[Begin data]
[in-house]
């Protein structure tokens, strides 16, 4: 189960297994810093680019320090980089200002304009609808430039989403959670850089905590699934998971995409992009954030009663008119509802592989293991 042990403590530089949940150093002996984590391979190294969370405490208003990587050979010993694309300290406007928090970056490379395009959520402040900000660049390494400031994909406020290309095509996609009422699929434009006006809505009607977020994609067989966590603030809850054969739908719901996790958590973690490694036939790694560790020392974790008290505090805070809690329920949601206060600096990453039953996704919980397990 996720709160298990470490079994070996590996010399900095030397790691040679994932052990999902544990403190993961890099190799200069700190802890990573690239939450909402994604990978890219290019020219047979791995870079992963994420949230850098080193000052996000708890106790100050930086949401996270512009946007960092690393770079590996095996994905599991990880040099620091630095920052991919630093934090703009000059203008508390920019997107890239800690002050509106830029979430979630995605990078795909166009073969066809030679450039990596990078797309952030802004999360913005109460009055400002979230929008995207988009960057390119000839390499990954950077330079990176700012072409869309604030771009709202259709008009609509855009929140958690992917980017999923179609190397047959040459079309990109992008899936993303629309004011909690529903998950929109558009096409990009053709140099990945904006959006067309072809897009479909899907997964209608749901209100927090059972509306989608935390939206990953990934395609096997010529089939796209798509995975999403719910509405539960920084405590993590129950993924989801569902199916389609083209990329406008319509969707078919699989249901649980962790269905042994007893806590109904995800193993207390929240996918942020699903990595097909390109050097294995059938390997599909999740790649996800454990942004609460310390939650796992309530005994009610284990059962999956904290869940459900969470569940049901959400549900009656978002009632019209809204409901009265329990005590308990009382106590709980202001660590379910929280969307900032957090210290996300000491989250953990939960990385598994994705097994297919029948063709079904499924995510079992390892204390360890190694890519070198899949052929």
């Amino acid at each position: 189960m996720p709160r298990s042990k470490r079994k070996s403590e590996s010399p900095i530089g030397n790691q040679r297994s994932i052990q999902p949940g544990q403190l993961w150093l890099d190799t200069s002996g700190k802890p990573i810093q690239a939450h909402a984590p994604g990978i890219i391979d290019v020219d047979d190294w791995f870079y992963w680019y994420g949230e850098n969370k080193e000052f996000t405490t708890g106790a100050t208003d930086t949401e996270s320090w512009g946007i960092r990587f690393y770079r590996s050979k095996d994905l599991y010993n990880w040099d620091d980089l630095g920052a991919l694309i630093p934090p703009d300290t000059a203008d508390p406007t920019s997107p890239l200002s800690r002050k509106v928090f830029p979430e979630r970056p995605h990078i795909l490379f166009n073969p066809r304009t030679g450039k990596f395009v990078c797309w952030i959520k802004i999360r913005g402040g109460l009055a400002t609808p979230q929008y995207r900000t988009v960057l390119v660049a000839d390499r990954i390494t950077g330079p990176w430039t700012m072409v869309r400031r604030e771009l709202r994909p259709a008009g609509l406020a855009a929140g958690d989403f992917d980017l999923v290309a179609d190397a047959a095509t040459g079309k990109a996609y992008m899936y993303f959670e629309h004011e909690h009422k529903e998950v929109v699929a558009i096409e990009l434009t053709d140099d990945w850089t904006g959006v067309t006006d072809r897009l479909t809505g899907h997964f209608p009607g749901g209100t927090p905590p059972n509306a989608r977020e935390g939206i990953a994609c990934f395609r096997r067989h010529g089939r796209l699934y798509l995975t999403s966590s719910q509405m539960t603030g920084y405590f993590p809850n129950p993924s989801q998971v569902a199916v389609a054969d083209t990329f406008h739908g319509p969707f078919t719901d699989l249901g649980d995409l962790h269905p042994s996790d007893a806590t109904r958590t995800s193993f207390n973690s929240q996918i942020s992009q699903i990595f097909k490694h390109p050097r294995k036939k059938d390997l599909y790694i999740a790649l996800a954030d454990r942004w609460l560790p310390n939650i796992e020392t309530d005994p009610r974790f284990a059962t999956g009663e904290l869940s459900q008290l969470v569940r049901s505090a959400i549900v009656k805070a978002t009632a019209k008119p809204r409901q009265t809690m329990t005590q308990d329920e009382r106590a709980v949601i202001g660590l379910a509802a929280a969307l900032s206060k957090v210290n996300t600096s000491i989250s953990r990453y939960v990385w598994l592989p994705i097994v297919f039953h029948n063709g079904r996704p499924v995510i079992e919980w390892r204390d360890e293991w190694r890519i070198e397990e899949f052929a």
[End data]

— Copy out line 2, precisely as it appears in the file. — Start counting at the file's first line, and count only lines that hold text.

């Protein structure tokens, strides 16, 4: 189960297994810093680019320090980089200002304009609808430039989403959670850089905590699934998971995409992009954030009663008119509802592989293991 042990403590530089949940150093002996984590391979190294969370405490208003990587050979010993694309300290406007928090970056490379395009959520402040900000660049390494400031994909406020290309095509996609009422699929434009006006809505009607977020994609067989966590603030809850054969739908719901996790958590973690490694036939790694560790020392974790008290505090805070809690329920949601206060600096990453039953996704919980397990 996720709160298990470490079994070996590996010399900095030397790691040679994932052990999902544990403190993961890099190799200069700190802890990573690239939450909402994604990978890219290019020219047979791995870079992963994420949230850098080193000052996000708890106790100050930086949401996270512009946007960092690393770079590996095996994905599991990880040099620091630095920052991919630093934090703009000059203008508390920019997107890239800690002050509106830029979430979630995605990078795909166009073969066809030679450039990596990078797309952030802004999360913005109460009055400002979230929008995207988009960057390119000839390499990954950077330079990176700012072409869309604030771009709202259709008009609509855009929140958690992917980017999923179609190397047959040459079309990109992008899936993303629309004011909690529903998950929109558009096409990009053709140099990945904006959006067309072809897009479909899907997964209608749901209100927090059972509306989608935390939206990953990934395609096997010529089939796209798509995975999403719910509405539960920084405590993590129950993924989801569902199916389609083209990329406008319509969707078919699989249901649980962790269905042994007893806590109904995800193993207390929240996918942020699903990595097909390109050097294995059938390997599909999740790649996800454990942004609460310390939650796992309530005994009610284990059962999956904290869940459900969470569940049901959400549900009656978002009632019209809204409901009265329990005590308990009382106590709980202001660590379910929280969307900032957090210290996300000491989250953990939960990385598994994705097994297919029948063709079904499924995510079992390892204390360890190694890519070198899949052929």